TALLAHASSEE, Fla. – Frederick S. Humphries, Sr., Ph.D., under whose leadership Florida A&M University (FAMU) was named College of the Year, and who was a lifelong cheerleader and advocate for his alma mater, died Thursday, June 24, 2021, at his home in Orlando, Florida. He was 85. He was a Fall ’54 initiate of the Beta Nu Chapter at Florida A&M.
Bro. Dr. Humphries, a renowned scholar, charismatic, visionary, and innovative administrator and admired public servant, left a legacy that touched countless students, corporate leaders, philanthropists, and peers across the nation. President Larry Robinson, Ph.D., who came to FAMU during Dr. Humphries’ tenure, has ordered that flags on the main campus and all satellite locations be flown at half-staff.
“We have been informed of the unfortunate passing of Dr. Frederick S. Humphries, the eighth president of Florida A&M University. The dark clouds have indeed gathered on the horizon. Dr. Humphries is one of FAMU’s favorite sons. He committed his life to the advancement of higher education, in particular within the HBCU community, and changed the trajectory of FAMU,” Robinson, FAMU’s 12th President, said in a statement. “We join the Humphries family, friends and Rattlers around the world in celebrating a life dedicated to service and one well lived.”
Bro. Dr. Humphries had a distinguished career in higher education as the eighth FAMU president and president of Tennessee State University (TSU), in Nashville.
Along with his almost three decades of leading two Historically Black Colleges and Universities (HBCUs), the Apalachicola, Fla., native served on countless corporate boards, and earned an impressive list of accolades and awards.
Bro. Dr. Humphries, whose 6-foot-7 frame, booming voice and easy smile, commanded attention whenever he entered a room, was a trained scientist. He graduated magna cum laude with a Bachelor of Science in chemistry from FAMU in 1957 before going on to complete a master’s and a doctorate in physical chemistry from the University of Pittsburgh. He was the first African American to obtain a Ph.D. in his discipline from the University of Pittsburgh.
Dr. Humphries taught at the University of Minnesota before returning to his alma mater as a professor of chemistry in 1968. While at FAMU, he was also director of the 13-College Curriculum Program for HBCUs. He was named president of TSU in 1974.
Dr. Humphries shepherded TSU, an HBCU, through the merger with the predominantly white institution (PWI) University of Tennessee-Nashville campus. The legal case for integration marked the first time an HBCU had successfully merged and acquired a PWI in American history.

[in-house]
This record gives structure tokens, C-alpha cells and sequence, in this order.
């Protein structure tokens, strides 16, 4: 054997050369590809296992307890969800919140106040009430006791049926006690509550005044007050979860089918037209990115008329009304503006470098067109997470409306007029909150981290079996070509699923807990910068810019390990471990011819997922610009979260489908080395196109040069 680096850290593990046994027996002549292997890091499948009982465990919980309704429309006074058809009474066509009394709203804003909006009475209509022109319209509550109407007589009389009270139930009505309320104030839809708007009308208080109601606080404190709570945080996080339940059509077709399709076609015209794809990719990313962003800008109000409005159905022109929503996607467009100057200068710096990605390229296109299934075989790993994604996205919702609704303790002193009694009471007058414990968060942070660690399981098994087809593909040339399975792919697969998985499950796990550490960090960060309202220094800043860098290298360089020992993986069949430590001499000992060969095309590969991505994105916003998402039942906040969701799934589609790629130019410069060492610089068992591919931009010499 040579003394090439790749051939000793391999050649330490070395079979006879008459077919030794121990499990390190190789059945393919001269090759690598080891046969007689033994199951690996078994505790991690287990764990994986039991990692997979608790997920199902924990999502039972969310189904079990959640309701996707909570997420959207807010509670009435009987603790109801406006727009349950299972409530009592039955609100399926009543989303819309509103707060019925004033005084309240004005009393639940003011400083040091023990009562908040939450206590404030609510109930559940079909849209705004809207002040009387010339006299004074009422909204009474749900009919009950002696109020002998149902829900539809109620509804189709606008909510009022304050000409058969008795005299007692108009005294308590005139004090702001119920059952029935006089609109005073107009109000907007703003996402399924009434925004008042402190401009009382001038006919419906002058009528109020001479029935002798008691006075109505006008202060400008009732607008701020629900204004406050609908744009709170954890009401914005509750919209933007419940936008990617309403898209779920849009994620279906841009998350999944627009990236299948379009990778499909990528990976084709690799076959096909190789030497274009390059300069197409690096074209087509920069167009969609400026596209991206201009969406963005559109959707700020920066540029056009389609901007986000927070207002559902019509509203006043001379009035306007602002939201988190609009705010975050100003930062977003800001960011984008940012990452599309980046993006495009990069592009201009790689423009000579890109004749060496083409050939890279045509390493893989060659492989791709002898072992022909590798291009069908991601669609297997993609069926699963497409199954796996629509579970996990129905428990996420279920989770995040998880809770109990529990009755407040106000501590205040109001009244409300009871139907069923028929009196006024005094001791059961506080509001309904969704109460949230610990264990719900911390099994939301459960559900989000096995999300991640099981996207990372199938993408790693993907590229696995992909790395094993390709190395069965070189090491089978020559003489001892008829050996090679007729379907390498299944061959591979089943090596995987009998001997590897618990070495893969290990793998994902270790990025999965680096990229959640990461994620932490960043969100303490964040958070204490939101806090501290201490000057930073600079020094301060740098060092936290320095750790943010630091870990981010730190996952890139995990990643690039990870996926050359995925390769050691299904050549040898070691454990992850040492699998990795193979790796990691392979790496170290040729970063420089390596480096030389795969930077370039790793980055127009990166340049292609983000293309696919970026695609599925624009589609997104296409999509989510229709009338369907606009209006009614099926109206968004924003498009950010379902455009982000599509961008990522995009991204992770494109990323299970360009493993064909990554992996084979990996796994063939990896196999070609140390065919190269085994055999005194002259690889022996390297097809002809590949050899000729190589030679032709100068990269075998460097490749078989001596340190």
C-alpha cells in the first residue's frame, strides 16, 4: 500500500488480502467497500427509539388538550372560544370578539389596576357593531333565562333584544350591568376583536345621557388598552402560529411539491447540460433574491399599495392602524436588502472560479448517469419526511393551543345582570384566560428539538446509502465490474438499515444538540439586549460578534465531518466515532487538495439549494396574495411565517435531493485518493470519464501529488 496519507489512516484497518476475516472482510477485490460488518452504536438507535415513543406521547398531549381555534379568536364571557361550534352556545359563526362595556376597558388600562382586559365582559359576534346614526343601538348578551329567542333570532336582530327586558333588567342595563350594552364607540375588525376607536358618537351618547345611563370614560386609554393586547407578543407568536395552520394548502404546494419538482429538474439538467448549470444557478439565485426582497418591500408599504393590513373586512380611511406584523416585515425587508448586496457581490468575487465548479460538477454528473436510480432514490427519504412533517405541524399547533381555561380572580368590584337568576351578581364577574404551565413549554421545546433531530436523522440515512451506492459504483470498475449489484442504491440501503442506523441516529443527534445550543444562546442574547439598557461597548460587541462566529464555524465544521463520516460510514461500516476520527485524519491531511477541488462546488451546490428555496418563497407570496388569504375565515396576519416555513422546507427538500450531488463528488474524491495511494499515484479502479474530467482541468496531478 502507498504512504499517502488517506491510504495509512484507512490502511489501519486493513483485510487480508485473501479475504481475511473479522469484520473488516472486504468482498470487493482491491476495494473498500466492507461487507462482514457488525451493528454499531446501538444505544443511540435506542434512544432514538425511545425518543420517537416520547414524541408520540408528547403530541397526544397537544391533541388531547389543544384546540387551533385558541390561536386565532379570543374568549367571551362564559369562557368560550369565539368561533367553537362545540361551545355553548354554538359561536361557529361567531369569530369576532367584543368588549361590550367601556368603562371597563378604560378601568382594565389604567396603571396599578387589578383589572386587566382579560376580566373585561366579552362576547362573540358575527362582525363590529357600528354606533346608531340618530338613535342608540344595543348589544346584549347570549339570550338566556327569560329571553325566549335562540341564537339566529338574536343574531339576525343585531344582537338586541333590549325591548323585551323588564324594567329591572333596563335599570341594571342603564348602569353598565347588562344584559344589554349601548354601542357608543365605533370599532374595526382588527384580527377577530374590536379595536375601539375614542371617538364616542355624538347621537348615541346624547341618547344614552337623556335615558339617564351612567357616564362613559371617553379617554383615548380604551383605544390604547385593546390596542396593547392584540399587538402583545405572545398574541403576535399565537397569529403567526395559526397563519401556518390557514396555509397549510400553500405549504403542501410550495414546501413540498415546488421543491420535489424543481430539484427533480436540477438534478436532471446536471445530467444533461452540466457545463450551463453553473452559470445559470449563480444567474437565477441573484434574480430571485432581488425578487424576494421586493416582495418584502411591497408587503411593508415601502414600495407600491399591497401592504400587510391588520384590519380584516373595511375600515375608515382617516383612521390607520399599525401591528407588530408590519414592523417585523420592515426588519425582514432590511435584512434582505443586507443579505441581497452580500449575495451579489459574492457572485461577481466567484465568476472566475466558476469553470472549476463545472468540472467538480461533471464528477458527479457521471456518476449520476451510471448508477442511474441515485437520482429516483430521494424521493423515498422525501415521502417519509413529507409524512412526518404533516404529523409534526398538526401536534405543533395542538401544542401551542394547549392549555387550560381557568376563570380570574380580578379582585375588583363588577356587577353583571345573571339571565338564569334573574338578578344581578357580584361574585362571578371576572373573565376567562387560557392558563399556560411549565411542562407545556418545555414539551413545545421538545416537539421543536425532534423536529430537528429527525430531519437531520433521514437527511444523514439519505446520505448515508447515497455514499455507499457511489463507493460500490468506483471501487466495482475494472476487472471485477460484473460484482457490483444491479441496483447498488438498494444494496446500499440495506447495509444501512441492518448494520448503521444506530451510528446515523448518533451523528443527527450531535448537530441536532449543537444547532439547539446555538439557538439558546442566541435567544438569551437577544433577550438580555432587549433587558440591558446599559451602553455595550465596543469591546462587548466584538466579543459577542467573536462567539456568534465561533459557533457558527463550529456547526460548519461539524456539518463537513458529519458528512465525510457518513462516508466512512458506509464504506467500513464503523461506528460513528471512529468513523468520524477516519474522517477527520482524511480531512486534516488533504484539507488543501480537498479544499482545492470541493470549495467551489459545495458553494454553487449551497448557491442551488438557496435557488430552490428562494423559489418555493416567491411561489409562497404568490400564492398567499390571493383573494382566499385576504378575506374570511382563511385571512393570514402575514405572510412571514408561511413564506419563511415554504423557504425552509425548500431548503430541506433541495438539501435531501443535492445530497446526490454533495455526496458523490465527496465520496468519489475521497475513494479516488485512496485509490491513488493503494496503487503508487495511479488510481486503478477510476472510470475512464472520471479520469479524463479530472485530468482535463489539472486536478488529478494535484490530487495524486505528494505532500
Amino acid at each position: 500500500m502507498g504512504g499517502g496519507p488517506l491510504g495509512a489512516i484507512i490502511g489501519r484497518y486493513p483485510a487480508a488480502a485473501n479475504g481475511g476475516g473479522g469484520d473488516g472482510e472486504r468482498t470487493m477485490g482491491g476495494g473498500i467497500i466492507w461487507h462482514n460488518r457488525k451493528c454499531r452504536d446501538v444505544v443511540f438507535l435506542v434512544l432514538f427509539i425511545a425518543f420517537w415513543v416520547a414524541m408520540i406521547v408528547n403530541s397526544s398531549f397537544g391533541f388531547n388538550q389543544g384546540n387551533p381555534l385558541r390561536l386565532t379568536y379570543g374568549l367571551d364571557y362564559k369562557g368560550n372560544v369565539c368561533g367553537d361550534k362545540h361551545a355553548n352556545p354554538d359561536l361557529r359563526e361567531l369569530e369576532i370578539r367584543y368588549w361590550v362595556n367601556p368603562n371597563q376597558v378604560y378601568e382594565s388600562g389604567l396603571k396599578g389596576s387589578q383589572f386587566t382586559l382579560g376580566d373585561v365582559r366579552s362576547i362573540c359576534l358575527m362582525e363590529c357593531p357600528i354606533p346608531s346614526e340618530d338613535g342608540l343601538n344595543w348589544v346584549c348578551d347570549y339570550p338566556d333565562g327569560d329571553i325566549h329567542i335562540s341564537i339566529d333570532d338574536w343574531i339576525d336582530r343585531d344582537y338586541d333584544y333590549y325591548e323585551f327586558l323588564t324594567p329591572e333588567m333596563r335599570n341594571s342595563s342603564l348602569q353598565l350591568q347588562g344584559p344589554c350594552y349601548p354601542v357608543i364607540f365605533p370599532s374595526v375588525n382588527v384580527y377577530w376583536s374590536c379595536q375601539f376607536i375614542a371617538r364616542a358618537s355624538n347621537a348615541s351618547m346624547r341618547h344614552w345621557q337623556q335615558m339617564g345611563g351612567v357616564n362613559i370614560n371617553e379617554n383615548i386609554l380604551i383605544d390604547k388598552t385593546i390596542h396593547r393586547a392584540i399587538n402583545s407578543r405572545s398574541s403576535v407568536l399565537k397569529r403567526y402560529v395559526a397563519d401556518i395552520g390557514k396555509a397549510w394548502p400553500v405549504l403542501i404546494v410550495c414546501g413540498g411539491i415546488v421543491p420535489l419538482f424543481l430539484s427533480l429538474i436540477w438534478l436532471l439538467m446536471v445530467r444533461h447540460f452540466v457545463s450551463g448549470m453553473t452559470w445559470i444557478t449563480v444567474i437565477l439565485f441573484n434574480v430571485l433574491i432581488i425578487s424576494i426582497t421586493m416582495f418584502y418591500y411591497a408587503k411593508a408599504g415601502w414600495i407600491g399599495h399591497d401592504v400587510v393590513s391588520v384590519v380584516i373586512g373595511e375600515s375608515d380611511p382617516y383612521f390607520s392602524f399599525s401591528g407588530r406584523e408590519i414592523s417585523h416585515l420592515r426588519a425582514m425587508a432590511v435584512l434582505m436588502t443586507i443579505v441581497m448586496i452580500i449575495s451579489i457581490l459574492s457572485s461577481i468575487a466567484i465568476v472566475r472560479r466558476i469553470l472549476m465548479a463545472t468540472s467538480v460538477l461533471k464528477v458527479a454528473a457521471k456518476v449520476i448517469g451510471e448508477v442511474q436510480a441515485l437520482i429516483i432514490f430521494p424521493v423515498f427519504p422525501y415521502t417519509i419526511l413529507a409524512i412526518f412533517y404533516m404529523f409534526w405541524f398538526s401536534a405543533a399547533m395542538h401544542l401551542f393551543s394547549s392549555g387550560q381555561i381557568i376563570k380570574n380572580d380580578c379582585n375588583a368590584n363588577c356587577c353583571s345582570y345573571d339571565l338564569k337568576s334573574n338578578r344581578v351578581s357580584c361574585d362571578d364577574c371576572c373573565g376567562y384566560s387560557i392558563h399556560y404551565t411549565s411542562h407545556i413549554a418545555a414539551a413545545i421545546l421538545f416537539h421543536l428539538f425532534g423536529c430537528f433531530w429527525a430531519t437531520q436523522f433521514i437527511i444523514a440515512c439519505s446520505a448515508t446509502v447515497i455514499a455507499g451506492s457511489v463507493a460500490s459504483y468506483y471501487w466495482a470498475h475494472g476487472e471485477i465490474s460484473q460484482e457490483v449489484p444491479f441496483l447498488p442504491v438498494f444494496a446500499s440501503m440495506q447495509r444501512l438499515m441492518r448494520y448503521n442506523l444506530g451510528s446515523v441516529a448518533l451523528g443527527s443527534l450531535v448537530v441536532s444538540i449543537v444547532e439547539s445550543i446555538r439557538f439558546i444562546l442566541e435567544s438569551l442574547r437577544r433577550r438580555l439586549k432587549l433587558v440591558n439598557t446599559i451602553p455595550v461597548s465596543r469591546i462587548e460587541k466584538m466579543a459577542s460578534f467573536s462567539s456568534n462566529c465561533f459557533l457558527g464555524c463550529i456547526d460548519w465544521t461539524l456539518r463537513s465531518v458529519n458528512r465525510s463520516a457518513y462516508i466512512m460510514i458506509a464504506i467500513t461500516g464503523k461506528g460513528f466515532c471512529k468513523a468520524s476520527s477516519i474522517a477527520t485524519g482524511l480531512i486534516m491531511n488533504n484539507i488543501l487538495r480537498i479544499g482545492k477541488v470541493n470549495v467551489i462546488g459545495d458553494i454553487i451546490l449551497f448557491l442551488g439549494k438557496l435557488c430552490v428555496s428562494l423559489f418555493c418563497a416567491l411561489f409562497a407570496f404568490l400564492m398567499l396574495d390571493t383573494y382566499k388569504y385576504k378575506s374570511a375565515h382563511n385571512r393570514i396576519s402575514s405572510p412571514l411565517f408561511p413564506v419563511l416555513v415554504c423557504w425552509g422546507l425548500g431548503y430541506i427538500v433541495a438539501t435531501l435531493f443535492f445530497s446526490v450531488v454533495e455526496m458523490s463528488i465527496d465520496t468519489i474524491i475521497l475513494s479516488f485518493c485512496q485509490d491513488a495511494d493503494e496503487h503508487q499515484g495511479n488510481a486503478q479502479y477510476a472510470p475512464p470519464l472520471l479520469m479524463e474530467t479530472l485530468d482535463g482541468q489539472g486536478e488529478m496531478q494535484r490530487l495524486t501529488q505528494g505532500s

“The FAMU and Tennessee State communities has lost a great supporter of higher education,” said Kelvin Lawson, chairman of the FAMU Board of Trustees. “Our hearts are heavy, but our opportunities are brighter based on the life and doors opened by Dr. Humphries. University leadership will be connecting with the family to determine how to best honor his life and dedication to FAMU.”
Dr. Humphries left TSU to succeed Walter Smith as president of FAMU in 1985. The 16 years Dr. Humphries occupied the president’s office suite are described as FAMU’s golden years.
At FAMU, Dr. Humphries was the consummate cheerleader and innovator. He created the Life Gets Better Scholarship and the Graduate School Feeder Program (GSFP), which more than doubled enrollment while simultaneously raising academic standards. He increased the number of National Achievement Scholars, ranking first in the nation three times, surpassing Harvard University and Stanford University. He also helped boost FAMU to the nation’s No. 1 spot as a producer of African Americans with baccalaureate degrees, and to No. 3 in the nation as the baccalaureate institution of origin for African American doctoral degree recipients.
The crowning achievement of his tenure was FAMU’s selection as the first TIME Magazine/Princeton Review “College of the Year” in 1997.
Alumnus Eddie Jackson served under Humphries as vice president for University Relations.
“When he came to FAMU, Dr. Humphries had a chip on his shoulder because he was here when the University’s law school was closed,” Jackson said. “He did not like the way it was done. He was highly motivated to prove that, with the right leadership and programs, FAMU could be the best in the country, and he meant to prove it.”
Dr. Humphries was respected internationally for his keen insights on the education of minority students, particularly in math and the hard sciences, and his unique and visionary approaches to producing successful educational outcomes.